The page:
ABSTRACT: As they engage with activities in mathematics textbooks, students have a variety of opportunities to make sense of the concept of similarity. The nature and sequence of these activities have an impact on the development of concept images that support students as they make sense of the terms “similar figures” or “scale drawings” and the properties they hold. In this analysis of the treatment of similarity in three middle grade textbook series, the authors share their analysis of the concept definitions and concept images supported by these texts. The term “curriculum” has different meanings in different contexts. According to the Center for the Study of Mathematics Curriculum, the most familiar terms include the ideal curriculum, the intended curriculum, the enacted curriculum, the achieved curriculum and the assessed curriculum. The focus of the present study was on the intended curriculum, which typically includes teacher’s manuals, student books, and additional resources such as technology, assessment, etc.

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Rickard, A. (1993). Teachers’ use of a problem-solving oriented sixth-grade mathematics unit: Two case studies. (Doctoral dissertation). Retrieved from Dissertation Abstracts International, 54 (10), (ProQuest Id No. 745239291)

ABSTRACT: Problem solving is a central issue in current reform initiatives in mathematics education. However, while curriculum developers design problem-solving oriented curricula to help move reforms into K-12 mathematics classrooms, little is known about how teachers actually use problem-solving oriented mathematics curricula to teach.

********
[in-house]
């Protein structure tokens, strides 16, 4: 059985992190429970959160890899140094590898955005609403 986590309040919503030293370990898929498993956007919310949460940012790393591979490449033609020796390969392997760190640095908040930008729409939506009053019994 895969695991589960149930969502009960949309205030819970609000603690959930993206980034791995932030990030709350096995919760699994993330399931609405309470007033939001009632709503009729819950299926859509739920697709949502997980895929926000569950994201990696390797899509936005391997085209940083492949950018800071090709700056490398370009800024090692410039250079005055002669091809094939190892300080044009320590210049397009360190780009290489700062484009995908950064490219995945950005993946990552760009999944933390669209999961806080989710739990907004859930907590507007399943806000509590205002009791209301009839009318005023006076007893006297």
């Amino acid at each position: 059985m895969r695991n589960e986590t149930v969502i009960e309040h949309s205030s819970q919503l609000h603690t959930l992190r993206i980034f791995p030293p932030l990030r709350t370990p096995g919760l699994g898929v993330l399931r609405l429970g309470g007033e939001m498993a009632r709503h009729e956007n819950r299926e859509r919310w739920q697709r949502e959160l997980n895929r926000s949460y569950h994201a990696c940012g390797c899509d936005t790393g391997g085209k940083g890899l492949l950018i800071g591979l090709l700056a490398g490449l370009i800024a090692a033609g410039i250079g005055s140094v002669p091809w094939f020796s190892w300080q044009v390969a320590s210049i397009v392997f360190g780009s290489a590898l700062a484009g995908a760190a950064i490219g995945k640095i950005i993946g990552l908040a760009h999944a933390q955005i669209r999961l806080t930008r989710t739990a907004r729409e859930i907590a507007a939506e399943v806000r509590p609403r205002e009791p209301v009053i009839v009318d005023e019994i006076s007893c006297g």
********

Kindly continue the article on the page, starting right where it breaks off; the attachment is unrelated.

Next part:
This study investigates how two sixth-grade mathematics teachers used a problem-solving oriented unit on perimeter and area. A four-dimensional framework is developed and employed to explore how each teacher's knowledge, views, and beliefs shaped her use of the unit. Using data collected through interviews, classroom observations, conversations with teachers and their students, samples of students' work, teachers' lesson plans, and the unit on perimeter and area, two case studies are presented to portray how each teacher used the unit in her classroom.

This study shows that each teacher's use of the unit was consistent with her underlying views and beliefs, and with some aspects of the intentions of the curriculum developers who designed the unit. However, other aspects of the teachers' use of the unit varied from the intentions of the curriculum developers. This study shows further that each teacher's use of the unit was shaped by interplay between her own views, beliefs, and knowledge, and the unit. Therefore, both the perimeter and area unit and the teachers shaped the teaching which occurred in their classrooms.

This study suggests that while problem-solving oriented curriculum can play a role in shaping mathematics teaching, the views, beliefs, and knowledge of teachers should be addressed in curriculum. This study also points to issues for future research that are connected to teachers' use of problem-solving oriented curricula.